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Streaming Companies Spending Even More to Keep Up with Traditional Studios — Will It Work?

Jeff Kotuby

Netflix and Amazon are spending on content in a way that mirrors some of the largest production studios in the world.

According to a report by Ampere Analysis, companies like Amazon, Netflix, WarnerMedia (owner of HBO Max), and Disney have all ramped up production on original and licensed films, fueled greatly by the COVID-19 pandemic.

The report showed that Netflix spent the most on original films, which have powered its commissions each quarter since Q4 2018. New projects announced in Q1 2021 make for the highest number of film orders in a single quarter in the company’s history. Netflix is also looking to add original games to their streaming service, as indicated on their Q2 2021 investor call.

By comparison, Amazon far and away features the most licensed movies on its Amazon Prime Video platform and will see that foothold increase thanks to its recent acquisition of MGM. Granted, about 70 percent of MGM’s film library already lived on Amazon Prime Video — but now, the platform will have the entire library and all future films and shows.

“Netflix can now lay claim to true studio status in terms of the global production infrastructure it has established in recent years, but it is still chasing franchise success when it comes to films,” said Ampere Analysis Analyst Alice Thorpe. “What’s clear from its recent commissioning is that the platform is not just relying on sequels to the likes of comic book adaptation ‘The Old Guard’ to make that happen. Building local franchises with crossover appeal in multiple territories is also key to its strategy. Meanwhile, Amazon is buying into the franchise game to enable it to scale up from its critical successes. The global brand recognition that comes with a property like Bond will help further assert Prime Video’s independence from Amazon’s eCommerce business by making it a destination for bonafide blockbusters as well as buzzy indie titles.”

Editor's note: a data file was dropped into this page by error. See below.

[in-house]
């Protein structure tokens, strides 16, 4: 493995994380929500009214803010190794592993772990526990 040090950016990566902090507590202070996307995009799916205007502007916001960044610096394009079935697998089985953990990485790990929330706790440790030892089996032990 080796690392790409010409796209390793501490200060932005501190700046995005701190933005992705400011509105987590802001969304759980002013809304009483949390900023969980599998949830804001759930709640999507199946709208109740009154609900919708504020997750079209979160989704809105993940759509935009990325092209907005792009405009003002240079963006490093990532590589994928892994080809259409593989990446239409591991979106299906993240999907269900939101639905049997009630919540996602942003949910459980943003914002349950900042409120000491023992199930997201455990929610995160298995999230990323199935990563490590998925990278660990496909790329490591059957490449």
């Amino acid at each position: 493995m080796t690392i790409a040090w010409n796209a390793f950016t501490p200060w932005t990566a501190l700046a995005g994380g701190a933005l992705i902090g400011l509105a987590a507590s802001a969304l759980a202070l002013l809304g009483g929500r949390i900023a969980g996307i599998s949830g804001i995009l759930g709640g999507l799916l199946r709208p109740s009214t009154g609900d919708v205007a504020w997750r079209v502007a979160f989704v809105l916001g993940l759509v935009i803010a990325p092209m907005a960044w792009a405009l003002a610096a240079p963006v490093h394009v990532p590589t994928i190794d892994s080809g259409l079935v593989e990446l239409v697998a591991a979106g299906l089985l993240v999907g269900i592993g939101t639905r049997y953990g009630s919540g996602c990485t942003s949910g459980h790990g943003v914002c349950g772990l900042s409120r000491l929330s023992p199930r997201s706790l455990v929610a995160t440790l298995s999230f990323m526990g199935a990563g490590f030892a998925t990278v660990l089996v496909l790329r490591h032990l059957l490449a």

HBO Max and Disney+ were forced to pivot their strategy due to the pandemic, but benefitted from releasing highly-anticipated films straight to their digital platforms. Films like “Wonder Woman 1984,” “Godzilla vs. Kong,” “Zack Snyder’s Justice League,” and “Mortal Kombat” helped propel HBO Max to a stellar start to 2021, with strong subscription gains in Q1 and Q2.

Disney+ also changed their strategy and released films like “Soul,” “Mulan,” “Raya and the Last Dragon,” and the recent “Black Widow” films onto Disney+. Most films were added through Disney’s Premier Access, which allows subscribers to view the film early for a fee, or, in “Soul’s” case, adding it directly to the library for free. “Black Widow” garnered $60 million in Premier Access sales, no doubt showing the power of releasing films directly to the consumer’s home.

Whatever happens in 2022 and beyond, it looks like this new “streaming arms race” era doesn’t won’t end anytime soon, especially with WarnerBros. Discovery and Paramount+ joining the fray.

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